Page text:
11. In our view, these are facts which are material,and could not have been given a short shrift, as has been done by the AO. Mr Jain is right in contending that there was no application of mind by the AO while passing the impugned order dated 28.07.2022 under Section 148A(d) of the Act. Mr Jain is also rightin contending that the aforementioned order is not aligned with the notice dated 19.05.2022 issued under Section 148A(b) of the Act.

12. We are also surprised, that the notice under Section 148A(b) was issued on 19.05.2022 wherein, as observed above, the allegation made is that the petitioner had sold the subject property, despite information in that regard being supplied by the petitioner, as far back as on 22.04.2021, against a notice issued under Section 133(6) of the Act.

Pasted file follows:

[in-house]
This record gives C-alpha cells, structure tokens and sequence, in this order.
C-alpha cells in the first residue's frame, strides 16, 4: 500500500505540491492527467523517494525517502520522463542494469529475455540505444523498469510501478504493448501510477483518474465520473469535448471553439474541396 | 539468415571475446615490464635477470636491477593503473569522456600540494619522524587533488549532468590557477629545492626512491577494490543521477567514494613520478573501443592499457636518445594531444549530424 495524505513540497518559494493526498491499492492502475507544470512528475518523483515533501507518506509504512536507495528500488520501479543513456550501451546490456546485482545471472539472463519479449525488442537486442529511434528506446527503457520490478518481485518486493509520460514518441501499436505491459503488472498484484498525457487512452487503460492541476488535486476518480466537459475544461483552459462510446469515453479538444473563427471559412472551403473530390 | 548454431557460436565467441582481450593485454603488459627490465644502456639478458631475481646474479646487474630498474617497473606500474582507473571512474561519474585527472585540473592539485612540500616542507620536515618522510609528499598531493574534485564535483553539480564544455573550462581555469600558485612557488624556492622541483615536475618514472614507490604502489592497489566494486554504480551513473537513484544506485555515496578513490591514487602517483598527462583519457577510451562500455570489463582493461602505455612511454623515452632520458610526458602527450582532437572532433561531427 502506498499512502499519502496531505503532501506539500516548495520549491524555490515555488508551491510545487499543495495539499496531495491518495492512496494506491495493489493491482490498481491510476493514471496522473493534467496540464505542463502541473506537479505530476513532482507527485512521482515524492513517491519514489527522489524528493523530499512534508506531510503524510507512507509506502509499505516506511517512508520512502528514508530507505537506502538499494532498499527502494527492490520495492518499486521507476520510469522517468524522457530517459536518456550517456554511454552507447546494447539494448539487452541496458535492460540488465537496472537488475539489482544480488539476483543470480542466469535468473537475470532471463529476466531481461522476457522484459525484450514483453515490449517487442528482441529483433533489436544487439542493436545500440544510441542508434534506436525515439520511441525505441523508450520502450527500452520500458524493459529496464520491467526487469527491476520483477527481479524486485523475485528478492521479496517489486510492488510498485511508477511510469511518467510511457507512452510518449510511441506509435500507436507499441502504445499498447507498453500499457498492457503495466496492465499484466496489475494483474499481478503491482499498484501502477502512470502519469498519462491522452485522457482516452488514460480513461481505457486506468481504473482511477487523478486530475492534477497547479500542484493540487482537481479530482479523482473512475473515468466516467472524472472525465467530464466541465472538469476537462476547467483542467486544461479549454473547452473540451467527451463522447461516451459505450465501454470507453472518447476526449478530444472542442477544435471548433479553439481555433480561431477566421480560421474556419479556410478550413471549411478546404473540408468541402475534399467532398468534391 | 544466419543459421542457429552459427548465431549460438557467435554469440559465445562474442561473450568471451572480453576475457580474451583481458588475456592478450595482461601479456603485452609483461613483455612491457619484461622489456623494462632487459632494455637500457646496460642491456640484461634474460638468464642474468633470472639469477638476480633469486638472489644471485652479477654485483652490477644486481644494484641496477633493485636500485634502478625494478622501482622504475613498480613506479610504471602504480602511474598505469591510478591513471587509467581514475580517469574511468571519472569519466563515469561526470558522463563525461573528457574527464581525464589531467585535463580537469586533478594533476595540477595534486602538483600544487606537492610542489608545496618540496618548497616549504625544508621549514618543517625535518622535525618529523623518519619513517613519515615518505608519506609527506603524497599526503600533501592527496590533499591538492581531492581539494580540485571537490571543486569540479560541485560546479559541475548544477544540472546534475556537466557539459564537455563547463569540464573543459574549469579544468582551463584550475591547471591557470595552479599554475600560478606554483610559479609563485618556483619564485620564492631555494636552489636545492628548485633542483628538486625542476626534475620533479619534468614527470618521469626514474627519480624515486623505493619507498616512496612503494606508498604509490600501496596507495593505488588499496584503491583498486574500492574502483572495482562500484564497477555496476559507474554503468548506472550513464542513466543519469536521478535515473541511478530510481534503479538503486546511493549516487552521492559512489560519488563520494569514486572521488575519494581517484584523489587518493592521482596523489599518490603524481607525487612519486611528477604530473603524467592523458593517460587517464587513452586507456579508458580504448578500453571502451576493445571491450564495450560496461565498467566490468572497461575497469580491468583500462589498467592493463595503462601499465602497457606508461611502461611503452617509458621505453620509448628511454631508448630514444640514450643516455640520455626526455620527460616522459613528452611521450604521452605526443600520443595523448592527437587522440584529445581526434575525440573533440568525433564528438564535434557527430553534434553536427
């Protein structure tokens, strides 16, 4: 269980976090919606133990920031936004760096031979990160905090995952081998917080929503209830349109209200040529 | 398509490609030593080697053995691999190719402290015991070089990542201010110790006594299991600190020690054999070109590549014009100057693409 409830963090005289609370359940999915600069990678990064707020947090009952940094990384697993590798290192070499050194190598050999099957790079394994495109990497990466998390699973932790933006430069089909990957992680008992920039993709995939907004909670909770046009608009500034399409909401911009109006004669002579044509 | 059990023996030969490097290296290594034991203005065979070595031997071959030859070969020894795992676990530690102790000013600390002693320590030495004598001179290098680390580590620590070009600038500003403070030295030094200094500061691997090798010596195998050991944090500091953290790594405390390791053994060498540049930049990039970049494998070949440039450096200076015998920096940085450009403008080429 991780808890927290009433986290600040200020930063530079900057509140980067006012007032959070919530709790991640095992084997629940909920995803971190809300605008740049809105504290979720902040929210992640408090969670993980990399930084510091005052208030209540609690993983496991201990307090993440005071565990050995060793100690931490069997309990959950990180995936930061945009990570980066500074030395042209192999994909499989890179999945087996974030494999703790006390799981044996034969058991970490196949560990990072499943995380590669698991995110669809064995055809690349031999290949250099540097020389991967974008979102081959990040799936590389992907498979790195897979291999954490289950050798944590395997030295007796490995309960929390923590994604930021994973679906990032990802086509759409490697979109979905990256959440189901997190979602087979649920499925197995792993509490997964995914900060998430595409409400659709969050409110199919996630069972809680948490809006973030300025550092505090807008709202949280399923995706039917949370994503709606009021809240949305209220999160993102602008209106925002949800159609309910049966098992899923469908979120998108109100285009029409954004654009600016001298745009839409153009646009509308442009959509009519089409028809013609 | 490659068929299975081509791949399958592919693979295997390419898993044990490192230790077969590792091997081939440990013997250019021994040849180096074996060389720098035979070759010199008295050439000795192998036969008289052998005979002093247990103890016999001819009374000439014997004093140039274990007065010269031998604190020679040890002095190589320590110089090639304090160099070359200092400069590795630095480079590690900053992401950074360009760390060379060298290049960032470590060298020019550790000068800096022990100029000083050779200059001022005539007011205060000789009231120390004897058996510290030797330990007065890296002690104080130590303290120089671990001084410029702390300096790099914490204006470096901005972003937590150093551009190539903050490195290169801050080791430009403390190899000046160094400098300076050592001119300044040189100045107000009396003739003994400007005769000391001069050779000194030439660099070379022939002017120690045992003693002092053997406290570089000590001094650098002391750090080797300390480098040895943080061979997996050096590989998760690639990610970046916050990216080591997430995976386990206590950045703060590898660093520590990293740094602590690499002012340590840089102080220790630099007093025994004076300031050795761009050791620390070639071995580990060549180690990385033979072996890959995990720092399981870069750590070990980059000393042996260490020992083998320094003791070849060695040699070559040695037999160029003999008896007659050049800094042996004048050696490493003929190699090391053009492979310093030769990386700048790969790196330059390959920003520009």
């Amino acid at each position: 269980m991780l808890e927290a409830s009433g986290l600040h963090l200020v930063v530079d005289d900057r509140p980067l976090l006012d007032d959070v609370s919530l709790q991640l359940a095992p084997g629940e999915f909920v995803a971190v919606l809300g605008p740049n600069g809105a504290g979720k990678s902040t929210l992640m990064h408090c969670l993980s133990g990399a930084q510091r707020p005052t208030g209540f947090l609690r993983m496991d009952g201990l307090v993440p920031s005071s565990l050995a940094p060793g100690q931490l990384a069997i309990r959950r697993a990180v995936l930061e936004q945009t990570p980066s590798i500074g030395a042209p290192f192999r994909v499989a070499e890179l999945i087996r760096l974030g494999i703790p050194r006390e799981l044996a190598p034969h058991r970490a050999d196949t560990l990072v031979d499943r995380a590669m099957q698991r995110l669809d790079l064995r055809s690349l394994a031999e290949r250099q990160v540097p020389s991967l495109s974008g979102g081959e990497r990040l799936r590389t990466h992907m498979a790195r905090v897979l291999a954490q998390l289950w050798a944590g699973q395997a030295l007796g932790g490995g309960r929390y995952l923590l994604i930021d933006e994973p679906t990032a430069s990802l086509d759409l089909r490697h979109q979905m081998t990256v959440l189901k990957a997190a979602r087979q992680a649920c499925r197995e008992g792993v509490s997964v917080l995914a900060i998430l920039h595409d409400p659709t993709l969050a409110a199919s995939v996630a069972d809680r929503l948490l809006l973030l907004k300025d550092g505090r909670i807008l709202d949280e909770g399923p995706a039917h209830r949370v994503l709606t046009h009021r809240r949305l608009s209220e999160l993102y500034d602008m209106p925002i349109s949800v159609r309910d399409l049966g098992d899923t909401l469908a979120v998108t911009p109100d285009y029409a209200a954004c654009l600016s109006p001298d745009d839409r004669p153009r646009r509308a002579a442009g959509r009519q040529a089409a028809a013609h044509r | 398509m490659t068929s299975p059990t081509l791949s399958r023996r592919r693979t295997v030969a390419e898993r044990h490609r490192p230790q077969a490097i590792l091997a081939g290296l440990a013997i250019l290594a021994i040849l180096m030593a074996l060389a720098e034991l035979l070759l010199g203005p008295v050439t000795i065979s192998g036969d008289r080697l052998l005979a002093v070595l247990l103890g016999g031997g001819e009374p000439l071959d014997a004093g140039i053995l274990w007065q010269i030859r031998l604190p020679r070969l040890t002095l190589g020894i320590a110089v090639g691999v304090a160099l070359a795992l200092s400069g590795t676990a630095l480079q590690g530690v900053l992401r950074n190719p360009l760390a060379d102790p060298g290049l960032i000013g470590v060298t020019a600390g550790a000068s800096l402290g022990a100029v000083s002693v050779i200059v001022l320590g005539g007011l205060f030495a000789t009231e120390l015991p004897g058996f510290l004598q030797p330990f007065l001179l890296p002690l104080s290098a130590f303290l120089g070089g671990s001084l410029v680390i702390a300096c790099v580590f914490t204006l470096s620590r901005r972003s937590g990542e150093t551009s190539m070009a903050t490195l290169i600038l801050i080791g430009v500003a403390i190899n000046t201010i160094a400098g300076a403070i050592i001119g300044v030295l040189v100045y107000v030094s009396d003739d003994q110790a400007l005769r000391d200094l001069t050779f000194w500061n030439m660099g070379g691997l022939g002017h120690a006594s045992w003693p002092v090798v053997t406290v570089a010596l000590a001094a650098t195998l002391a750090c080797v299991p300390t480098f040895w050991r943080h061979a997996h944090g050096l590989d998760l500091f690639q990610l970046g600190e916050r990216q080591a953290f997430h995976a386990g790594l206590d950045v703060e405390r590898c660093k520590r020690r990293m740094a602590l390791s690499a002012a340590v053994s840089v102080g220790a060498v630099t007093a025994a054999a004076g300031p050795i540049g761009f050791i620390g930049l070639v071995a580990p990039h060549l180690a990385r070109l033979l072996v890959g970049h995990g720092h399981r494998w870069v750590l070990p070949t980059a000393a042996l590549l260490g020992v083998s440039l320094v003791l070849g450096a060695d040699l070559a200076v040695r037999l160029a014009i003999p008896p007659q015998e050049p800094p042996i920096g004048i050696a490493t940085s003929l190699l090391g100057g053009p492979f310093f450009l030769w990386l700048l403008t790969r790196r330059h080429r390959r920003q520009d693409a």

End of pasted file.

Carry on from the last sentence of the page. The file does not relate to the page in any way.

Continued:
13. The petitioner had clearly indicated, that it had purchased the property. The assertation was backed by relevant documents, which for some reason, the AO chose to ignore.

14. We may note, that in support of this plea, Mr Jain has relied on Annexure P-7 appended on page 131 of the case file.

15. Mr Abhishek Maratha, learned senior standing counsel, who appears on behalf of the respondent/revenue, says that the best way forward would be for the AO to revisit the conclusion arrived at in the impugned order, in the light of what has been noted hereinabove.

16. Having regard to the aspects noted hereinabove, we are of the view, that if at all, the AO deems it fit to carry out a fresh exercise,it would be from the stage prior to the issuance of notice under Section 148A(b) of the Act. Clearly, the AO has missed the most crucial part of the transaction, that it was a purchase and not a sale transaction.